“Despite significant progress in recent decades, labor markets across the world remain divided along gender lines. Female labor force participation has remained lower than male participation, gender wage gaps are high, and women are overrepresented in the informal sector and among the poor. In many countries, legal restrictions persist which constrain women from developing their full economic potential.”5 Making a commitment to the following goals, IMF pledges:

  • “We pledge to further strengthen our policy advice and analysis to support female labor force participation.
  • We promise to continue our work to address gender data gaps, with the aim of supporting the financial inclusion of women.
  • We commit to push forward our work on gender budgeting, including through policy advice to member countries.
  • We will build on recent research with the objective of helping to break down the discriminatory effects of legal restrictions.
  • We commit to undertake further research on the links between gender inequality and growth, and the impact of policies on gender inequality.”

They have a focus on gender equality in their funding priorities, as do the Melinda and Bill Gates Foundation.

In speaking on technology to an audience segregated by gender, Bill Gates was asked if he thought it was realistic for Saudi to become one of the top 10 countries in technology. Gates responded that if you’re not fully utilizing half the talent in the country, you’re not going to get too close to the Top 10. The women erupted with wild cheering! The Gates Foundation demonstrates a clear commitment to gender equality in their humanitarian work.

What about the church? According to this year’s Barna study, most Americans share the concern that significant obstacles still make it harder for women to get ahead compared to men (53%). Three in 10 (30%) believe those obstacles are largely gone. Women [however] are more likely to believe those obstacles exist compared to men (59% vs. 46%). According to Barna’s editor and chief, Roxanne Stone, “… there are still significant growing pains on the journey toward gender parity. For most women, these are less about representation in the workplace and more about expectations and fair treatment. In our research, women point out inequality in promotions and in pay… women are still under-represented in executive suites and paid less than men for the same jobs. Additionally, women continue to disproportionately feel the tension of work/family balance.”6

Even so, Barna reports that “Evangelicals are the most skeptical of the existence of barriers for women in the workplace. Less than one-third (32%)—fewer than any other segment Barna studied—believe significant obstacles still exist.” Compared to Christian organizations, the secular world has made significant gains.

According to the extensive work compiled by Dr. Karen Longman7 For over ten years, women have earned more than 50% of doctoral, master and bachelor degrees. Yet:

  • Women hold only 31% of professor positions (2014).
  • Men out-earn women by $13,616 at public institutions and $17,843 at private institutions.
  • Women hold 27% of higher education presidencies (2011). They are less likely to be married or have children.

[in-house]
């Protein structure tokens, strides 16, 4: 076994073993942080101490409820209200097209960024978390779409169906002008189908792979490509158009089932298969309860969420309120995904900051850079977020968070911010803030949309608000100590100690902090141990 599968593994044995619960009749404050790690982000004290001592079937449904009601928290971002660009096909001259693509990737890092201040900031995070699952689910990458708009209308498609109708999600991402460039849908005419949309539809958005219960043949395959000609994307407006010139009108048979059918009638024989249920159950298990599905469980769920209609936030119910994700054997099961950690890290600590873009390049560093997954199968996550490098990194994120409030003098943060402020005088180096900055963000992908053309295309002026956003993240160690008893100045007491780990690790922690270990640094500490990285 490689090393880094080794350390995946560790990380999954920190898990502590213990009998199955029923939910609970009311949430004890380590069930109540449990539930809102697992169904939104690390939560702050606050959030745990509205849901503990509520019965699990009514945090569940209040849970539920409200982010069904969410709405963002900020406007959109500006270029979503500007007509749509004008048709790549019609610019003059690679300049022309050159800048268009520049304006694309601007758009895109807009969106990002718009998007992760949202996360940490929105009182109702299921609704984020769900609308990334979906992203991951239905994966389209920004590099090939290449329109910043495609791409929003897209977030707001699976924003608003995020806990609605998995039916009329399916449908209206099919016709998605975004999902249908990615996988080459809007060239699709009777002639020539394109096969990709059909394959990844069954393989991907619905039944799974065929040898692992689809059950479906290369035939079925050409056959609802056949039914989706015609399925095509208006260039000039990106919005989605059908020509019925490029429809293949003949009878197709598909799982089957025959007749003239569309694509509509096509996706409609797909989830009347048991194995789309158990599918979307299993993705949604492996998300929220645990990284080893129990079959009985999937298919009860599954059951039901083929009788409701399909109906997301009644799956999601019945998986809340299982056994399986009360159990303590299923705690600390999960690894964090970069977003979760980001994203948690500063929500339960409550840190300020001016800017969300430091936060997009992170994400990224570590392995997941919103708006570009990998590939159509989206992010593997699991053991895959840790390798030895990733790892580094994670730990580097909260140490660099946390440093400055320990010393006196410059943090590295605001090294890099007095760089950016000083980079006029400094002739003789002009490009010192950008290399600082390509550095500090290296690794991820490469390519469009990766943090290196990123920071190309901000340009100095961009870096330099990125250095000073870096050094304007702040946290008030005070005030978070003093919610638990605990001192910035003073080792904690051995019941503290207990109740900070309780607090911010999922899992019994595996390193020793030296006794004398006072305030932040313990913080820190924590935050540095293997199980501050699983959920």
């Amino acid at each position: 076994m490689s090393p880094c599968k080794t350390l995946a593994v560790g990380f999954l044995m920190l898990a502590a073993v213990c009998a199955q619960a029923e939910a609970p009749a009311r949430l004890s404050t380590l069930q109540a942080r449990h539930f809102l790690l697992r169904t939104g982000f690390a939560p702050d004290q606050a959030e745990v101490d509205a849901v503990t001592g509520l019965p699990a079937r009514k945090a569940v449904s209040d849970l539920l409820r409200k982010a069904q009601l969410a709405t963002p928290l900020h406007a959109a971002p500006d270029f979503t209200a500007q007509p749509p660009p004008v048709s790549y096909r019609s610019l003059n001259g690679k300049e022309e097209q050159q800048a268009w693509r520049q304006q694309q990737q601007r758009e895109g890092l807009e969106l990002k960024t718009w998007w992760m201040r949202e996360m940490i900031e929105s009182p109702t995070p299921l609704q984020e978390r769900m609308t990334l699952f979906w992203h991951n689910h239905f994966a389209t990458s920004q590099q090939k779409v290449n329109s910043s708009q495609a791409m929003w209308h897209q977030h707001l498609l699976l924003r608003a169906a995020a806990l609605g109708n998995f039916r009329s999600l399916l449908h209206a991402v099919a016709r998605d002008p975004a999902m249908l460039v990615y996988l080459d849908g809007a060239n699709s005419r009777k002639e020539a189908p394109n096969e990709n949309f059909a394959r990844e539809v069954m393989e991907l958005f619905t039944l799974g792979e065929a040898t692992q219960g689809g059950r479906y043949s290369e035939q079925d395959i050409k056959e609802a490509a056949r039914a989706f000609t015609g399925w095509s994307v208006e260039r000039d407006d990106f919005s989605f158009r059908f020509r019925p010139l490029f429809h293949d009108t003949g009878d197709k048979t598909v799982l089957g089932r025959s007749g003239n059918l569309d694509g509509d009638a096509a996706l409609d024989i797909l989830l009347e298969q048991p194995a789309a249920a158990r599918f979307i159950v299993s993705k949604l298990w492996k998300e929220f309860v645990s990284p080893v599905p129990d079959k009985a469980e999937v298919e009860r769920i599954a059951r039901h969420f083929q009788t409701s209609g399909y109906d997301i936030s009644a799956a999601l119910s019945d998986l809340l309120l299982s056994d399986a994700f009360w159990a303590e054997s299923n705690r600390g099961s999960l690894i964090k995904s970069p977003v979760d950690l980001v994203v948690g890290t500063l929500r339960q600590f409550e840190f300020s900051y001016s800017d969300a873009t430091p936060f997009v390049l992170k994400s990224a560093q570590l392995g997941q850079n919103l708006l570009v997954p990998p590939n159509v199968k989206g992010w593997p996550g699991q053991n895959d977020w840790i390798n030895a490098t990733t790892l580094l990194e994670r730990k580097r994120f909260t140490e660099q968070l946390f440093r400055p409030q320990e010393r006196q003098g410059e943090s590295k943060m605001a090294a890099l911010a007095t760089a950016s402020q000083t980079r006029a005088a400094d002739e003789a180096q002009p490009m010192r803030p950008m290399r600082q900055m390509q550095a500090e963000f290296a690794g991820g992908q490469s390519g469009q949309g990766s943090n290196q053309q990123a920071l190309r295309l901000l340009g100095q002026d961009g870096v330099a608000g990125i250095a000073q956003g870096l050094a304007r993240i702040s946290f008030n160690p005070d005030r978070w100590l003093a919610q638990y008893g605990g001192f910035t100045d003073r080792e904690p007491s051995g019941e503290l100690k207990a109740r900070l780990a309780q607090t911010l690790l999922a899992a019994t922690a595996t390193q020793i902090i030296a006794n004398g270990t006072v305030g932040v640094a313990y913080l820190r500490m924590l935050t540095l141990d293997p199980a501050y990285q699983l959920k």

• According to Bill Gates, Warren Buffet et al, engaging a diverse workforce increases not only performance but workplace ethics.8 Even so,
  • Women make up 22% of board members in Evangelical Organizations and 20% in the CCCU.
  • While we encourage Christian women to pursue leadership: studies show that organizational practices and policies are very real obstacles women encounter in pursuing higher levels of leadership.

Institutional Male Leadership: The Experience of Women in the Evangelical Academy


As this chart shows, women outnumber men in most Christian churches, yet women remain a minority as seminary students, particularly in the leadership of seminaries and Christian academic institutions like the Evangelical Theological Society (ETS). In fact, women in leadership are half as well represented as the secular academy.
In 2015, CBE’s Princeton intern, Emily Zimbrick Roger, did a groundbreaking, qualitative study of women’s experiences at the ETS where membership is open to anyone with terminal academic degrees. According to Zimbrick Rogers,9

  • Of its 4,500 members; women comprise less than 6%. And…
    • No women have ever served on any ETS executive committee
  • Experiences of women at the ETS include:
    • Humiliating assumptions: Women are not scholars but are married to one
    • There was an unvoiced sentiment that women do not belong at the ETS
    • “General feeling of being unequal, unnoticed and even invisible.”
    • Women “felt that their very presence was too different and therefore too difficult to include”
    • Some described difficulty talking to married professors, who seemed to create barriers to conversations, collegiality and collaboration.

Taking a closer look at the institutional structure at ETS, Zimbrick Rogers found that:

  • ETS has a male public face that is “usually ideologically aligned with overtly complementarian entities” and identities…
  • The majority of speakers and panels were made up of white men
  • Many women were not interested in pursuing leadership in ETS because they believe the membership will not vote for them
  • Many men and women believe that the board of ETS has purposefully kept women off the board and to stack the board with complementarian male
  • While complementarianism is not part of the officially mandated, the ETS runs as if it is de facto
  • “The majority of women experienced an atmosphere of hostility, marginalization and exclusion at ETS”10